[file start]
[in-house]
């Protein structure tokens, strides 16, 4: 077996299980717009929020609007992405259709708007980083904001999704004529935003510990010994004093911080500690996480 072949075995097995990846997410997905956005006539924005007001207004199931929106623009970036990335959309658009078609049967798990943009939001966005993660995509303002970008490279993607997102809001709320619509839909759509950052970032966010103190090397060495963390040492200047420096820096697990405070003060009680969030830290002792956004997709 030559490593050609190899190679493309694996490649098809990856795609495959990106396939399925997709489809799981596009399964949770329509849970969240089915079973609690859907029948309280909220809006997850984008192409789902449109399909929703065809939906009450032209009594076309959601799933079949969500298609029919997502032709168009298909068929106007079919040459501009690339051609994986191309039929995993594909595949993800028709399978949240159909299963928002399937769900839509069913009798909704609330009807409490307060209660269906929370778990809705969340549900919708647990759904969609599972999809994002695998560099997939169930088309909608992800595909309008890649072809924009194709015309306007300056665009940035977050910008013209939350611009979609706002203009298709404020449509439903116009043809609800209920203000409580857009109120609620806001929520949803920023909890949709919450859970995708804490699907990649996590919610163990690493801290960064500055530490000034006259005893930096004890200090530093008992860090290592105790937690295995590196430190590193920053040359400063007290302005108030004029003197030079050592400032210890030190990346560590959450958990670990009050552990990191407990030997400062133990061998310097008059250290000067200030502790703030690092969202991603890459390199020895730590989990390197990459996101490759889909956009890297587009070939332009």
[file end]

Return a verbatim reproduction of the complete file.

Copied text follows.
[in-house]
């Protein structure tokens, strides 16, 4: 077996299980717009929020609007992405259709708007980083904001999704004529935003510990010994004093911080500690996480 072949075995097995990846997410997905956005006539924005007001207004199931929106623009970036990335959309658009078609049967798990943009939001966005993660995509303002970008490279993607997102809001709320619509839909759509950052970032966010103190090397060495963390040492200047420096820096697990405070003060009680969030830290002792956004997709 030559490593050609190899190679493309694996490649098809990856795609495959990106396939399925997709489809799981596009399964949770329509849970969240089915079973609690859907029948309280909220809006997850984008192409789902449109399909929703065809939906009450032209009594076309959601799933079949969500298609029919997502032709168009298909068929106007079919040459501009690339051609994986191309039929995993594909595949993800028709399978949240159909299963928002399937769900839509069913009798909704609330009807409490307060209660269906929370778990809705969340549900919708647990759904969609599972999809994002695998560099997939169930088309909608992800595909309008890649072809924009194709015309306007300056665009940035977050910008013209939350611009979609706002203009298709404020449509439903116009043809609800209920203000409580857009109120609620806001929520949803920023909890949709919450859970995708804490699907990649996590919610163990690493801290960064500055530490000034006259005893930096004890200090530093008992860090290592105790937690295995590196430190590193920053040359400063007290302005108030004029003197030079050592400032210890030190990346560590959450958990670990009050552990990191407990030997400062133990061998310097008059250290000067200030502790703030690092969202991603890459390199020895730590989990390197990459996101490759889909956009890297587009070939332009």